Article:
Yes, it can be effective. What you're describing ALREADY EXISTS. The "agent" concept you're nibbling around the edges of is called a distributor. While the term is bandied about like water, many authors really don't know what functions a distributor serves versus a wholesaler like Ingram's or Baker & Taylor. To further add to the confusion, Baker & Taylor has BOTH functions available to small publishers.

Here's an excellent definition of the function of a distributor, from the Publishers Marketing Association newsletter (http://www.pma-online.org/scripts/shownews.cfm?id=311).

So yes---distributors can be very useful to a self-published author because they take on the functions of a well-oiled sales team. They aren't cheap, but they're very good at what they do. Wander around the PMA website and do a search for other articles by Bob Erdmann. You'll learn everything you want to know. :)

Good luck!

Lindo
12-03-2006, 03:30 AM
I've had experience successfully selling my own books, and in marketing some self-published books by others. A big rule you need to apply here is essentially appropriateness to the market...and the means of marketing.

You don't self-publish a best-selling novel. On the other hand there are lots of types of books that can be niche-marketed. I knew a guy who wrote a guide to Spanish for restaurant workers. (Clever book, and it had two front covers...one half span to eng, the other half eng to span) He marketed it through the restaurant supply network and sold a LOT.

Another guy I knew before he suspiciously disappeared off the planet wrote a guy to prostitution in the Dominican Republic. Sold or $25 on the internet...he was making $600 a month. This is an obvious choice for narrow niche internet marketing.

I helped a friend start up a book on how to do firedancing.

One of my books, Mexican Slang 101 was created to be sold by little boys on the beach, but ended up getting wholesaled, then sold from an internet site, using ebay as the business end.

That is a great way to do it, by the way. If you know how to put up a website and promote it, then use ebay as your "store" and Paypal as your cash register, you can double your profit off the book. Modern technology makes printing cheap...a little knowledge of how that works can cut your costs a great deal. (Two of the books above are produced on Xerox, then bound, by the way...an acceptable quality level in some niche markets and requiring no big investments in printing up front.)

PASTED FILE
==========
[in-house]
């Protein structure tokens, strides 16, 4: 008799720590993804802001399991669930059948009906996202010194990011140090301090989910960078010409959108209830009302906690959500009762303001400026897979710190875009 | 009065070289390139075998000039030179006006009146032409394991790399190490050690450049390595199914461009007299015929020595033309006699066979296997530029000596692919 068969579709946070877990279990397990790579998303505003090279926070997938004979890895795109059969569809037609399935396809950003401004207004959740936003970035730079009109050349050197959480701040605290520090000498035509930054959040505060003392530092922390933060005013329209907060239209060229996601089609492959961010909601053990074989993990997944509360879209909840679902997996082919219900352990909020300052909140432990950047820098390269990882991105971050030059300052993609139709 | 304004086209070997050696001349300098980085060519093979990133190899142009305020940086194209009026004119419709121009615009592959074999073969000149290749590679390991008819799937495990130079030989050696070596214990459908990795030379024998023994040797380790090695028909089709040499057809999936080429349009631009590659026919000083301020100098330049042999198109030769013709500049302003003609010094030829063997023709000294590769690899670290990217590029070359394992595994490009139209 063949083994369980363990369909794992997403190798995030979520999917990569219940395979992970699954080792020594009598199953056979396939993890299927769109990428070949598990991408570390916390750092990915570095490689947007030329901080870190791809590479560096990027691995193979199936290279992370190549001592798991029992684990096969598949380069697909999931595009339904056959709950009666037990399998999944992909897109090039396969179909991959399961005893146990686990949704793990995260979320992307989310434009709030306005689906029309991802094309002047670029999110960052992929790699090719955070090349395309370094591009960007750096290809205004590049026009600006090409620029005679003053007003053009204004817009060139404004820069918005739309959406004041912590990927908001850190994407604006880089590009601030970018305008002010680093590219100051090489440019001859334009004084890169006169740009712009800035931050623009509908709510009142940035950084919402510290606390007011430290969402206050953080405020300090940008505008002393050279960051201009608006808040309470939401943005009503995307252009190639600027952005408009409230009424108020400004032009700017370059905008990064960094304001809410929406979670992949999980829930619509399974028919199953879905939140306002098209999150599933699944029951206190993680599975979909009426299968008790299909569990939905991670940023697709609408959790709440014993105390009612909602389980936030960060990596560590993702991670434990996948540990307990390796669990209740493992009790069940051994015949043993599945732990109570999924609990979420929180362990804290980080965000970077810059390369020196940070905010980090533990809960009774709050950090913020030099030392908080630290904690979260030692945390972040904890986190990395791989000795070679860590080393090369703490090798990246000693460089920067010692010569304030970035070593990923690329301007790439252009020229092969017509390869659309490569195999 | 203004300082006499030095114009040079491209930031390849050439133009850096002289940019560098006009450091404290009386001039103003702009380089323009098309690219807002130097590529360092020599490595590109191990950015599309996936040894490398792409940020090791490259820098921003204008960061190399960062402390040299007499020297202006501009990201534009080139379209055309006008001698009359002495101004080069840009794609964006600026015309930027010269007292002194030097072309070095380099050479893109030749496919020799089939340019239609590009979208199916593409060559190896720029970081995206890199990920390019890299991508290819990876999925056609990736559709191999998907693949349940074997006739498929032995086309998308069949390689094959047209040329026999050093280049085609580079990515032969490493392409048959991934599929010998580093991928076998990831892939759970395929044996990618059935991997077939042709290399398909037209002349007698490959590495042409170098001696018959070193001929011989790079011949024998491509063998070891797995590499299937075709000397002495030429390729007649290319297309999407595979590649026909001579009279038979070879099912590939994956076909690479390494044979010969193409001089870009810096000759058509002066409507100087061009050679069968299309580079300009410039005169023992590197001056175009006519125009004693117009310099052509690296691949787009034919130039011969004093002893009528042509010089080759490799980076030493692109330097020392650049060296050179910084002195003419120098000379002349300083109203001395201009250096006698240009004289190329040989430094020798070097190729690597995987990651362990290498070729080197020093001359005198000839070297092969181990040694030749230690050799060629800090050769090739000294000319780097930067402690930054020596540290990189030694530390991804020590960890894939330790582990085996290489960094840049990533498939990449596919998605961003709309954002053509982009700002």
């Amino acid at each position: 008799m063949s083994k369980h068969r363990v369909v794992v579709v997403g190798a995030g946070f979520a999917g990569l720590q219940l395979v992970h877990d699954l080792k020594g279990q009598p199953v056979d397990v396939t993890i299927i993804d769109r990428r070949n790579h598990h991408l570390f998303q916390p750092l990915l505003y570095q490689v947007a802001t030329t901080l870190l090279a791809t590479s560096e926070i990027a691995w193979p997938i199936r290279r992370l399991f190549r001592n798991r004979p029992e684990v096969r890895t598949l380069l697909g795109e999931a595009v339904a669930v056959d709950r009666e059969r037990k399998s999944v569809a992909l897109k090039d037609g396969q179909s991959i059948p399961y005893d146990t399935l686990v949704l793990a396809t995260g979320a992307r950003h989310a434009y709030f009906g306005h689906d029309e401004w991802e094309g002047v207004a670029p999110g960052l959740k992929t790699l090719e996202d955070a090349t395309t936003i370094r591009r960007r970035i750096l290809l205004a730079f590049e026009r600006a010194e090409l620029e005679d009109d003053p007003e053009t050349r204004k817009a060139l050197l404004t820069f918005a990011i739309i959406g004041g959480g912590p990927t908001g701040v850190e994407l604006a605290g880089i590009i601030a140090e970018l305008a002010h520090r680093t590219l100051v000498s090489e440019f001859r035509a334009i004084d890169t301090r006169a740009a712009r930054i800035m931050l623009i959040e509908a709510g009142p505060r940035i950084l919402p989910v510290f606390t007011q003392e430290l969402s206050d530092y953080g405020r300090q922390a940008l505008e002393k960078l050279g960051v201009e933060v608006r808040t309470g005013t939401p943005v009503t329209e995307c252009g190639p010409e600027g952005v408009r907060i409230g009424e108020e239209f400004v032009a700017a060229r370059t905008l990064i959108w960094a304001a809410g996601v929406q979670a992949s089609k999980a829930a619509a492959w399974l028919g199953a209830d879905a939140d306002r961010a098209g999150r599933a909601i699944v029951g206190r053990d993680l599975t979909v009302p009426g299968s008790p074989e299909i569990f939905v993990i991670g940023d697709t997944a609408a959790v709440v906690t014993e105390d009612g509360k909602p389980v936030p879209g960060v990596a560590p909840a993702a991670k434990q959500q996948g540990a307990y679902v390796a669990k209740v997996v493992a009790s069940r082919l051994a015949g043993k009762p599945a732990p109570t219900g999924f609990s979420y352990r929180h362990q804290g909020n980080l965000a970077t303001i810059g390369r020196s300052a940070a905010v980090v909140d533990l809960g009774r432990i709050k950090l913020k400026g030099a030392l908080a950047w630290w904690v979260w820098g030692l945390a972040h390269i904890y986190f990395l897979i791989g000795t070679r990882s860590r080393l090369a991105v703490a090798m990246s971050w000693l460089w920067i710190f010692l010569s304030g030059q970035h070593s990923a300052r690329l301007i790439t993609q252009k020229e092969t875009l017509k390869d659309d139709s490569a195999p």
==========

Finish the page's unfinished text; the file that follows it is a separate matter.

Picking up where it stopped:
So i you are doing the right kind of book, there are possibilities. And it doesn't have to be a how-to or smut or clandestine stuff, either. I could see this working for a book on the Tibetan-American experience, short fiction about Lesbian love, a novel in the tradition of Quintin Tarrantino's films...anything where there is a community that can be dialed into fairly surgically on the internet. Screenwriting would be a good bet: a sexy, outrageous roman a clef about a screenwriter faking identity on the internet....

The same would hold for podcasts, though I am not experienced in that. Off the top of my head: how about downloadable files that lead cruise ship passengers on destination tours--explaining the main sites, a drop of the language perhaps. A talking guidebook they could tuck into their iPod for their trips ashore in Mazatlan or Freeport or Venice or wherever. And since there are a couple of websites that very tightly target cruise passengers...it would be worth a shot.

How about a podcast of your home city, made available at hotel newstands and concierges?

So don't fly into rapture at mention of the Brave New Pardigm, but don't let naysayers turn you off if you have something that can fit into the "receptor site" of the world market. If what you're doing fits...or if you can scheme up a way to make it fit, it's worth a shot. Most of this is about time and good thinking and doesn't require heavy financial investment up front like printing 5000 books then trying to flog them.

By the way...all of the books I mentioned are the type where fancy looks mean nothing, but low cost is extremely helpful. I actually used repeated Xeroxing to degrade the type face of Mexican Slang's first editions, so that it would look more like scruffy underground info.

Another tidbit...the Dominican Republic ho-hoppers book cost about the same as mine to produce, but sold or 5 times as much. The more pressing the need you fill, the better the rake-in.

soloset
12-03-2006, 04:48 AM
Hah, finally found it. I knew I'd read a newsletter by someone describing a similar process (http://www.holtuncensored.com/members/column208.html). I didn't bother digging around to see if this was a full-time job or just a trial run, but it was still pretty interesting.

Lindo
12-04-2006, 07:57 AM
Interesting. It's always good to get input based on actually trying something.

soloset
12-06-2006, 12:22 AM
That newsletter was published January 2001, by the way.